Iran Threat Response Seen as Weakened by Trump Migrant Focus (2)
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The Department of Homeland Security’s preoccupation with immigration and border enforcement may have left the U.S. vulnerable to a potential Iran-sponsored revenge attack, security specialists and lawmakers warn.
Some also said they’re worried the department had to scramble to respond to threats against the U.S. after failures from the White House to loop in key leadership earlier on its move to kill top Iranian general Qassem Soleimani. A growing list of leadership vacancies at DHS, the exit of Middle East experts in recent months, as well as a drop off in counterterrorism coordination has also stoked concerns about readiness, they said.
“I don’t believe DHS was in on any of the decisions,” House Homeland Security Committee Chairman Bennie Thompson (D-Miss.) said in an interview Wednesday of his concerns about DHS not being consulted before the strike. “We put too much emphasis on the border and not enough on cyber and counterterrorism,” he said, adding his continued concern at the number of acting leaders at the department. “I think they’ve put a lot of time and energy on immigration as red meat for constituencies.”
Thompson scheduled a hearing on Iran’s threat implications on homeland security for Jan. 15.
Top Iranian leaders pledged vengeance on the U.S. following Soleimani’s death Jan. 2. Iran hit back Tuesday pummeling military bases hosting American troops in Iraq, but no U.S. casualties were reported.
Trump Backs Away From Conflict With Iran After Harmless Attack
Law enforcement and former department officials have raised concerns in recent years that the DHS has placed its original counterterrorism mission on the back burner to focus on Trump’s political priority of a border wall. The department was launched in 2003 by melding together a string of agencies—including the Secret Service and Border Patrol—to try and protect against the siloing of intelligence that left America vulnerable to the attacks of Sept. 11, 2001.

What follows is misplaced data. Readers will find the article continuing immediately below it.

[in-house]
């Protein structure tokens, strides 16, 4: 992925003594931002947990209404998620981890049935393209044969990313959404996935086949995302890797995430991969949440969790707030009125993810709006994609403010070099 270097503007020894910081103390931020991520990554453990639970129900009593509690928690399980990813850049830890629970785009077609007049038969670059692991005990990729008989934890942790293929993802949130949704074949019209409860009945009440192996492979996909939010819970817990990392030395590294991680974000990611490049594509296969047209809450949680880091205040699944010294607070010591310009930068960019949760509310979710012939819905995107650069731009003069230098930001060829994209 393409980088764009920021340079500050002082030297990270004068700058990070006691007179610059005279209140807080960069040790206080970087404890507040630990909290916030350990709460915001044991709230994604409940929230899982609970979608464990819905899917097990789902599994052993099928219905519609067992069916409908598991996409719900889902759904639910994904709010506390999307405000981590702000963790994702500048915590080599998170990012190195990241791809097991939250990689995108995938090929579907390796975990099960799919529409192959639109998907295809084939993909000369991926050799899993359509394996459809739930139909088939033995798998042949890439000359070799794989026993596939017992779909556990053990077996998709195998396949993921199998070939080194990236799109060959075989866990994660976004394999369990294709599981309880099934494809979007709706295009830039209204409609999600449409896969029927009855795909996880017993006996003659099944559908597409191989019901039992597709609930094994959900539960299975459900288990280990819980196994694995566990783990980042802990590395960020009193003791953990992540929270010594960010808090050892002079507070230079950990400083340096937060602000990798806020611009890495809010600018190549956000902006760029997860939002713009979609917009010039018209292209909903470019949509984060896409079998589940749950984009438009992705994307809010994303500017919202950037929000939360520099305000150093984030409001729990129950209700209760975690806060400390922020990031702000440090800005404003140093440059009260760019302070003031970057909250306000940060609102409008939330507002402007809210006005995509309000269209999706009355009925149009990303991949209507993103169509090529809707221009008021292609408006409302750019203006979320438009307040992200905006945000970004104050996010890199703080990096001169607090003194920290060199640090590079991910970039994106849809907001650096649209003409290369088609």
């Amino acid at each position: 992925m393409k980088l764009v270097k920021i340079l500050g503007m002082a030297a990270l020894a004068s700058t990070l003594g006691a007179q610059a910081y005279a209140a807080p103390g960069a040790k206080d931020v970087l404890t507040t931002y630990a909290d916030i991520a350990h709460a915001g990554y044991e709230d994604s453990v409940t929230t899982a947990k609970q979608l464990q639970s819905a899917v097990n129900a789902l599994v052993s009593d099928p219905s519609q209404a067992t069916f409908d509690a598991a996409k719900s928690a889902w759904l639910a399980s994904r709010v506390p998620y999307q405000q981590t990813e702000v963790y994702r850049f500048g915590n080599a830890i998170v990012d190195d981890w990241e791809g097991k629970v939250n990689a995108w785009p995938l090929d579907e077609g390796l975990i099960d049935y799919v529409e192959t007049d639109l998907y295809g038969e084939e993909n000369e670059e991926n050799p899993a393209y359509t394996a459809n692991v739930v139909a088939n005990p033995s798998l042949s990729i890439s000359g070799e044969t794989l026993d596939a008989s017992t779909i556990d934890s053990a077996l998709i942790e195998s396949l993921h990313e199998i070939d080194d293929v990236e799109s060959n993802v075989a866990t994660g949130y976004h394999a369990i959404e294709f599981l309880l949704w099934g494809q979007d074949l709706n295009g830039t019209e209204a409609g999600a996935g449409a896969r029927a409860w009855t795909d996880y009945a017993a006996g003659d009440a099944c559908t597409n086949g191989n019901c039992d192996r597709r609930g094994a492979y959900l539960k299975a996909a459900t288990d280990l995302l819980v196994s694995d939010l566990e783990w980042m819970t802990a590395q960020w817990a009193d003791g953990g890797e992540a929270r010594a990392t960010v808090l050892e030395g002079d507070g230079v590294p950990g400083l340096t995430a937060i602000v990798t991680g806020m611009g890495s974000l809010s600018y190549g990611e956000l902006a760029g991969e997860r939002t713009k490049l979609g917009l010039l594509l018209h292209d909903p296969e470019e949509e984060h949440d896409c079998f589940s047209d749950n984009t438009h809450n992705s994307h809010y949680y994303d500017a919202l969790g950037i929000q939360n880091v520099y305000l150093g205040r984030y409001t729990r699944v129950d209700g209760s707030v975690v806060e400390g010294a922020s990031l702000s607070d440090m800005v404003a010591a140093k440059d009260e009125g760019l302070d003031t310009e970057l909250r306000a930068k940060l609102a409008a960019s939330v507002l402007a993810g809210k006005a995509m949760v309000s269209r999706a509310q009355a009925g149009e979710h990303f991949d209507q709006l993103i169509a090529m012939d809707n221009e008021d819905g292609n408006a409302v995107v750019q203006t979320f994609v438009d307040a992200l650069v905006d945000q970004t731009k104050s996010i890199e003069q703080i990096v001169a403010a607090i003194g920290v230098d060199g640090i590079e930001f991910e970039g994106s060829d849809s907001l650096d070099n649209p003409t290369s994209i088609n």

“The focus on immigration to me has meant the senior leadership could not possibly have as much of an in-depth feel for the terrorism and counterterrorism set of issues,” Nicholas Rasmussen, former director of the National Counterterrorism Center who worked on the issue under the last three administrations, said in an interview. “When you get into crisis mode, you can’t just acquire that experience.”
Rasmussen and some former DHS officials and security specialists applauded aspects of the department’s response, however, pointing to a cyber threat warning released by its Cybersecurity and Infrastructure Security Agency, or CISA. The department also released a threat bulletin Jan. 4 stating there was no specific, credible threat to the homeland at that time.
A spokeswoman from the department didn’t immediately respond to a request for comment. Acting Secretary Chad Wolf tweeted Tuesday that he had met with lawmakers to inform them of the department’s “full range of protective measures and enhanced posture.”
Vacancies ‘Not Good’
Still, the top two leaders at the department—including Wolf—are serving in an interim capacity. Neither Wolf nor DHS’ No. 2 Ken Cuccinelli, who has been valued by the administration for his hard-line immigration views, has experience leading an organization as large as the 240,000 employee department.